Tag Archives: Habib Kioté

Habib Kioté – N’Ba : Mali Song of the Week

Its been two months since the Radisson Blu Hotel attack in Bamako where at least 20 people were killed. Among the dead were three executives from the international arm of the China Railway Construction Corporation. Why were these Chinese citizens there and what does this tell us about China’s interests in Africa? Firstly, a bit of back-story: China and Mali have just completed a deal to completely revolutionise international rail travel in the Sahel by building a 1286km railway to Dakar the port capital city of Senegal. There is also a project tabled to build another line to another port city – Conakry in Guinea. These two projects come with a cost of a whopping $10 billion (reflecting for a moment that Mali’s entire GDP for 2014 was $12.04 billion). It represents a significant investment to say the least. China is thirsty for resources,  Mali is desperate to sell them. What is needed is an efficient way to get them from one country to the other – China needs this railway as much as Mali does.

Should this be celebrated overtly or cautiously? Its no doubt that a splash of modern infrastructure is a good thing. However, many have warned of a growing Chinese imperialism – China using its dominance economically in an exploitative manner. Chinese Foreign Minister Wang Yi has assured that cooperation across Africa would not “take the old road by traditional powers” nor “sacrifice Africa’s environment and long-term interests”. We’ve heard that one before, and raises another question about the complicity of Mali’s own elite; is it the everyday Malian that will benefit from or bear the cost of this arrangement? How much choice does a struggling country like Mali have? Often the case is made that it is necessary, or even preferable, to short-cut some democratic processes to allow the sweeping changes need to ‘eradicate’ poverty. This article argues that is a false choice. Jan Abbink from The Broker Online explains:

“Apart from the morally questionable aspects in this line of thinking, there is considerable doubt about the approach’s long-term effects. Also scientifically, it is dubious. There is no significant evidence that hardline authoritarian rule in development will be durable or that it will provide social cohesion.”

He continues, clarifying that:

“Of course neither is there significant evidence that democratic models guarantee growth and stability, especially not in multi-ethnic countries. Skewed economic policies, exclusivism and unfairness in the distribution of ‘resources’, non-transparent, non-representational politics, and phantom justice systems will, at some point, inevitably create emergent protests, social movements, resistance or silent sabotage among the population not getting a good deal.”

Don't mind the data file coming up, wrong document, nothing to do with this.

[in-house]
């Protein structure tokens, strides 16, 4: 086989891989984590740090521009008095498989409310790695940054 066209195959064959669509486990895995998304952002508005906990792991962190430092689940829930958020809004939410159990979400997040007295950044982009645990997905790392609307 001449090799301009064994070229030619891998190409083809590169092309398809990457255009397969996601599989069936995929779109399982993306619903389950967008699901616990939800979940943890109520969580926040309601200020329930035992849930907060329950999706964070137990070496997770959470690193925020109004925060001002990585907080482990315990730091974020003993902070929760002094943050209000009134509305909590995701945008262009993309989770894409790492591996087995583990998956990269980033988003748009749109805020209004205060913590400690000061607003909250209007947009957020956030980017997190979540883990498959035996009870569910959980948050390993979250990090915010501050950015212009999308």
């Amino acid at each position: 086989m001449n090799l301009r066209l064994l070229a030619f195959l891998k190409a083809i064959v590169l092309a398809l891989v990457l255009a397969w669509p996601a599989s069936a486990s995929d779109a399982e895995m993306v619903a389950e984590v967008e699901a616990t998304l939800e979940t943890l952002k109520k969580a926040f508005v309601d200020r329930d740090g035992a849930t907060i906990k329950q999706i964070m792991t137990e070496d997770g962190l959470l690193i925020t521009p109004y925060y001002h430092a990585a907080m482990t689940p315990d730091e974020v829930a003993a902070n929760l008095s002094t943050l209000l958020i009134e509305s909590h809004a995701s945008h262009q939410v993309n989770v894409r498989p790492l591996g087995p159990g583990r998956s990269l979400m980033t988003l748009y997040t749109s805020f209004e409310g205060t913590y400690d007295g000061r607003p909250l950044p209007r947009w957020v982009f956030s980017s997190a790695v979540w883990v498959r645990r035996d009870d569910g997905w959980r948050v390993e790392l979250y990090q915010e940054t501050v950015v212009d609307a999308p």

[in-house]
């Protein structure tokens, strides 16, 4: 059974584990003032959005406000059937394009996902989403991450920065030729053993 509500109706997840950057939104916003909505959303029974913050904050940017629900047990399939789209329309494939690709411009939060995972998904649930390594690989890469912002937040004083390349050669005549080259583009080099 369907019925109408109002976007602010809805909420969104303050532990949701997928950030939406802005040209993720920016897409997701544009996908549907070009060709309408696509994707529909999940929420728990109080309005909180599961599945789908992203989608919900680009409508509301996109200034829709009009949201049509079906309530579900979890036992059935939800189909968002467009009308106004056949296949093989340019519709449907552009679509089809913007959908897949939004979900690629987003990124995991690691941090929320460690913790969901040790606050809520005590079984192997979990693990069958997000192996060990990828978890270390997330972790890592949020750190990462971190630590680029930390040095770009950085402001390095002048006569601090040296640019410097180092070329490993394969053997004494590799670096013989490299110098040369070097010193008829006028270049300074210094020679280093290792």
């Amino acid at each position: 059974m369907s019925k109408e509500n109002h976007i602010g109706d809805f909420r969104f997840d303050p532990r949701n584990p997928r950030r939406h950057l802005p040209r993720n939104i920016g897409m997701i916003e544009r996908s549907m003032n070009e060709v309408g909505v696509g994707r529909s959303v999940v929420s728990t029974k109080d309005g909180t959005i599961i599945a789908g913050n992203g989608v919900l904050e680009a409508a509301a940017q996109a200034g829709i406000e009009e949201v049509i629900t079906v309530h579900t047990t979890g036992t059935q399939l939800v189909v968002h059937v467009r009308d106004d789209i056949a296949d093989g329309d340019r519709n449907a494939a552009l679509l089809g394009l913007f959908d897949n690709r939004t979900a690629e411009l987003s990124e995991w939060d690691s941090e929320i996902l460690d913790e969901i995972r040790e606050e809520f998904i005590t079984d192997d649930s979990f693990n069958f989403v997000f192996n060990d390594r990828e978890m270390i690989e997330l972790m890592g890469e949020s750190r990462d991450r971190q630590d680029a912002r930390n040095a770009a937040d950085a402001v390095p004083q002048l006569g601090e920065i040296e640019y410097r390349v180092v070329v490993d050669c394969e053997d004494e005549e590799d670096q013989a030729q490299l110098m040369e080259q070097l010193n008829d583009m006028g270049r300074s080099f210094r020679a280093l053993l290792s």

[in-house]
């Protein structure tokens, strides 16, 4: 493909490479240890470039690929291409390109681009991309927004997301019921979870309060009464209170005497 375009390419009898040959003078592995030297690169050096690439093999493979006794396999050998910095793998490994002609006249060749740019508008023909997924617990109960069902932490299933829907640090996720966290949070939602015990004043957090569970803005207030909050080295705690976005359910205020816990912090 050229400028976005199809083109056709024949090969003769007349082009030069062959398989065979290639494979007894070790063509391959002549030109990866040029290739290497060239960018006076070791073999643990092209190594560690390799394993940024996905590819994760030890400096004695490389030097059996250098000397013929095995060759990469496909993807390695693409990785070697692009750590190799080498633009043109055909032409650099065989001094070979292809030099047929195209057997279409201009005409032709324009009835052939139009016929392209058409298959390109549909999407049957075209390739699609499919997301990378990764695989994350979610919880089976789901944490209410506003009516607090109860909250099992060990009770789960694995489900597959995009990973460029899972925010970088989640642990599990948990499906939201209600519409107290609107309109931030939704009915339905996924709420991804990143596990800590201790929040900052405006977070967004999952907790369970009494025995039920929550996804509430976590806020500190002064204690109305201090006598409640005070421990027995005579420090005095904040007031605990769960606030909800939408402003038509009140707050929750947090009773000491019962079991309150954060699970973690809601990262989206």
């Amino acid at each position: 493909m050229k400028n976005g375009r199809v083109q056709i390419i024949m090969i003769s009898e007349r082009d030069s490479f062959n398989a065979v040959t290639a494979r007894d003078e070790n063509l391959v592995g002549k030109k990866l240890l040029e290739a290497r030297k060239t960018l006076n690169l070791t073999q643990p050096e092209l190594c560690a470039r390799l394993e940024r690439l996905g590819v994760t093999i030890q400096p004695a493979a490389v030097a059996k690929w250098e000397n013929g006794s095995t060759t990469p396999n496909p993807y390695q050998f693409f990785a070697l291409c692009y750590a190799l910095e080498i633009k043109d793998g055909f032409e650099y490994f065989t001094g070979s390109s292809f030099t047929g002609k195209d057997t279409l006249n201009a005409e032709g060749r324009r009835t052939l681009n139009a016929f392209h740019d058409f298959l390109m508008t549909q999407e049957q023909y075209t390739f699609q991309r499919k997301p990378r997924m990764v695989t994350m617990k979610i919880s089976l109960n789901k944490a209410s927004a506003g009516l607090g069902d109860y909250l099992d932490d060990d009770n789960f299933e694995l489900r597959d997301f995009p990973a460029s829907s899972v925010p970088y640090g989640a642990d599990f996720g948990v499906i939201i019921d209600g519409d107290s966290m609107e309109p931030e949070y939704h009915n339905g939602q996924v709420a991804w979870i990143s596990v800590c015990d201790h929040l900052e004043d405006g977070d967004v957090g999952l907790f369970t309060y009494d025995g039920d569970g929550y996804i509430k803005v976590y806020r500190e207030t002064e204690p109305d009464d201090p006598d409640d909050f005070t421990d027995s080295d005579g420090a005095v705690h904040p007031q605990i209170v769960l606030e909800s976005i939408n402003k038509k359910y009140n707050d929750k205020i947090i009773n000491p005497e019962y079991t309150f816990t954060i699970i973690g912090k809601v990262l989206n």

In the case of Mali, we already have resistance and a not-so-silent sabotage from a population perceivably not getting a good deal. We also have the spectre of international militant groups and their splintered associates to contend with. The issue in Mali is not exclusively developmentalist, but also a global security matter which China’s bulging economic demands are rubbing up against increasingly. Harry Verhoeven of the University of Oxford observes that ” the PRC is slowly but surely giving up its controversial policy of non-interference. This is not so much the product of a carefully considered foreign policy shift as it is a logical response to both acute security crises on the [African] continent in recent years and China’s re-emergence as a global power with ever greater interests, ever further afield.” This shift, which has staggering implications for the rest of the planet, has lead to one commentator to declare that China is on “a collision course” with ISIS, providing particular detail on the scale of China’s dependence on its investments in the developing world coming good and ISIS’s own efforts to target China.

With so much at stake, has China visably changed its behaviour in response to a  deteriorating security situation? China had already broken new ground in regards to its approach to peacekeeping opertaions before the Radisson attack. This article even argued ahead of time that China’s cautious attitude “might change overnight if an attack on Chinese companies or civilians takes place in the region”. It is always interesting to see when the economic interests of a superpower are threatened, logisitical issues across Africa become a solvable issue – of course, only when resources and materials are moving out of Africa. Getting things in, trivial things like humanitarian aid and essential relief to those suffering today is another story. Professor Ian Taylor from the University of St Andrews comments on this wider trend in Africa. He writes that “the fundamental problem facing Africa is governance…” adding “it doesn’t matter how many roads or ports” you have. Indeed, Alessandra Dentice, the deputy representative of Unicef, says her agency’s efforts are being frustrated by “the lack of government personnel in certain areas”. Getting the country secure and governed correctly in a more holistic way, more than just closing up porous borders and managing to keep a railway open, is required.